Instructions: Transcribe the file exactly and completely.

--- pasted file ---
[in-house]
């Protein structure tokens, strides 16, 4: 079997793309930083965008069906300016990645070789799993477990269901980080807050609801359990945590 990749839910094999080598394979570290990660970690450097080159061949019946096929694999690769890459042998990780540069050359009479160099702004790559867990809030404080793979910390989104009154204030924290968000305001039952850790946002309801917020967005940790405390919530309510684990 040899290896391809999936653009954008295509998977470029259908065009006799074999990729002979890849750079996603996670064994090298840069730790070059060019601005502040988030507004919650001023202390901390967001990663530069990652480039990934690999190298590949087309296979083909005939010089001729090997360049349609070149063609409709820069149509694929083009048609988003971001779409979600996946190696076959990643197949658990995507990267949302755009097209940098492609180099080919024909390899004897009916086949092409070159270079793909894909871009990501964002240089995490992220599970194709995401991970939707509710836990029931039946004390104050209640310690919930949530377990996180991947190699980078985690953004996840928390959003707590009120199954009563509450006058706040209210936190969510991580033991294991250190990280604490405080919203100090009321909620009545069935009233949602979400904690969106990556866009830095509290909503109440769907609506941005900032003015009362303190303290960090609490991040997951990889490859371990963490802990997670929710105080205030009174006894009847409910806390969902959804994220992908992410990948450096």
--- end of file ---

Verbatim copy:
[in-house]
């Protein structure tokens, strides 16, 4: 079997793309930083965008069906300016990645070789799993477990269901980080807050609801359990945590 990749839910094999080598394979570290990660970690450097080159061949019946096929694999690769890459042998990780540069050359009479160099702004790559867990809030404080793979910390989104009154204030924290968000305001039952850790946002309801917020967005940790405390919530309510684990 040899290896391809999936653009954008295509998977470029259908065009006799074999990729002979890849750079996603996670064994090298840069730790070059060019601005502040988030507004919650001023202390901390967001990663530069990652480039990934690999190298590949087309296979083909005939010089001729090997360049349609070149063609409709820069149509694929083009048609988003971001779409979600996946190696076959990643197949658990995507990267949302755009097209940098492609180099080919024909390899004897009916086949092409070159270079793909894909871009990501964002240089995490992220599970194709995401991970939707509710836990029931039946004390104050209640310690919930949530377990996180991947190699980078985690953004996840928390959003707590009120199954009563509450006058706040209210936190969510991580033991294991250190990280604490405080919203100090009321909620009545069935009233949602979400904690969106990556866009830095509290909503109440769907609506941005900032003015009362303190303290960090609490991040997951990889490859371990963490802990997670929710105080205030009174006894009847409910806390969902959804994220992908992410990948450096």